A 3d Printer Making Strides With Metal

A 3d Printer Making Strides With Metal

Metallic 3D Printing: Where Are We Today?


xix Feb 2019

A 3d Printer Making Strides With Metal

Just a decade ago, few believed that metal 3D press could always be a serious contender for serial production.

Even so, the technology has seen a rapid evolution, particularly over the last few years. Now, with metal parts existence used in applications as wide-reaching as medical, automotive and aerospace, the technology is gearing upwardly for production.

Simply where are we today?

As the

metal 3D printing market continues to grow
, information technology’south important to go on up with the ever-changing landscape. That’due south why today, nosotros’ll be taking a look at the evolution of metal 3D printing – how far the engineering science has come, where things currently prevarication and what the future holds for this innovative technology.

Graph showing growth in metal 3d printing

Key events that have shaped metallic 3D press

 

Since the 1980s, the technological and marketplace landscape has evolved significantly for metal 3D printing. While the growth of the technology in the early 2000s was incremental, the landscape has changed over the final five years, with a number of new players entering the market.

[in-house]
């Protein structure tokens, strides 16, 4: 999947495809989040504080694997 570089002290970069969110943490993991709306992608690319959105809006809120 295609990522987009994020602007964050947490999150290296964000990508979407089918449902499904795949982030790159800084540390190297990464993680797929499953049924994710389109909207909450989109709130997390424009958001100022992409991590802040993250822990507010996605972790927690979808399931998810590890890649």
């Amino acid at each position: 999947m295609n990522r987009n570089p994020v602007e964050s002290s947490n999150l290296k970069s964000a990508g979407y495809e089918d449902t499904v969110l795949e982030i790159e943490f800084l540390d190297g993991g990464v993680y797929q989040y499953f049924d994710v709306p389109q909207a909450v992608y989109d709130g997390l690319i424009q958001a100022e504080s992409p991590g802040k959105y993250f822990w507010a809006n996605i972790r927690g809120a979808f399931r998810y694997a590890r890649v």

Metallic AM systems have evolved to a indicate where they are now able to process more materials and enable a wider range of applications.

A cursory overview of some of the key events to shape the evolution of the technology:

  • 1980s
    : Dr Carl Deckard (University of Texas) patents a selective laser sintering technology for plastics. This invention will pave the way for metal 3D press.
  • 1988
    : Dr Ely Sachs (MIT) develops a new binder jetting procedure that would become the basis of metal binder jetting. Metal Binder Jetting would subsequently exist licensed to ExOne in 1996.
  • 1994
    : EOS unveils its prototype EOSINT M160 car, based on metal laser sintering engineering. The following year, the company launches the EOSINT M250 machine, which is the first to utilize metal laser sintering technology.
  • 1995
    : The Fraunhofer Constitute in Aachen, Germany, files the first patent for the laser melting of metals.
  • 1998
    : Optomec commercialises its Laser-Engineered Net Shaping (LENS) metal pulverisation system, one of the


    Directly Energy Deposition


    technologies.
  • 2002
    : Arkham launches the first EBM machine, the S12.
  • 2004-2005
    : EOS switches from the CO2 light amplification by stimulated emission of radiation used in plastics SLS to a fibre laser that is more suitable for melting metals.
  • 2017:
    U.s.a.-based startup, Digital Alloys, announces its patented Joule method for metal 3D printing and closes a $12.9 million Series B funding round the post-obit twelvemonth.

  • 2018:
    Post-obit its success with its Multi Jet Fusion system for polymers, HP throws its chapeau into the metal 3D printing band with the debut of its Metal Jet 3D printing system for metals. The aforementioned year,